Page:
Passage of the proposed one-penny regional sales tax in late July is critically important to the economic well-being of metro Atlanta and Georgia. However, even those high stakes don’t justify the unfair description that voters will see printed on the July ballot, which claims that the proposal “provides for local transportation projects to create jobs and reduce traffic congestion with citizen oversight.”
Opponents of the transportation tax, including the tea-party movement, have criticized that wording as “marketing language” that “improperly promotes a ballot question.” And they’re absolutely right. That’s exactly what it does.
Unfortunately, under longstanding Georgia law and court rulings, state officials are given a great deal of discretion in how ballot questions and proposed constitutional amendments can be worded.
In a 1974 case, Sears v. State, the Supreme Court of Georgia tried to warn the Legislature against the temptation “to interject its own value judgments concerning the amendments into the ballot language and thus to propagandize the voters in the very voting booth, in denigration of the integrity of the ballot.”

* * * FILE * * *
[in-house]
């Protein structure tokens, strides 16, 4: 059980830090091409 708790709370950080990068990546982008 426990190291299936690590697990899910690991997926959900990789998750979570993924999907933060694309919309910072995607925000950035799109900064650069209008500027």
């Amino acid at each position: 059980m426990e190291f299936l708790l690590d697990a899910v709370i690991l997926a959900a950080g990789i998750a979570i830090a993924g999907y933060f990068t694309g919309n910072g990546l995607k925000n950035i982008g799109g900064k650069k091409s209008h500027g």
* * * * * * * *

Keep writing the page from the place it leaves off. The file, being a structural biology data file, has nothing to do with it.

The justices also ruled that in the case they had under review, the Legislature had indeed yielded to that temptation. But they refused to rule that such ballot-box propagandizing was illegal or unconstitutional. The standard they set instead required that the wording of a ballot question must merely “be adequate to enable the voters to ascertain on which amendment they are voting.”
In other words, if the wording is accurate enough to let voters distinguish which question they’re being asked to decide, that’s good enough. The courts want nothing to do with determining whether the wording is fair.
Given that history, any legal challenge to the ballot wording is likely to be difficult. Georgia voters instead are forced to rely on the sense of fair play among state officials, in this case Secretary of State Brian Kemp, whose office drafted the preamble.
Even supporters of the T-SPLOST have to admit that the ballot language fails the test of fairness and accuracy and is an attempt to influence the outcome of the election. In a better world, that language would be changed to present a more balanced description of the ballot question, and state law would be changed to require such balanced language in all future elections.
But don’t hold your breath. The power to slant ballot language, however unfair, will not be surrendered easily by those in power.
– Jay Bookman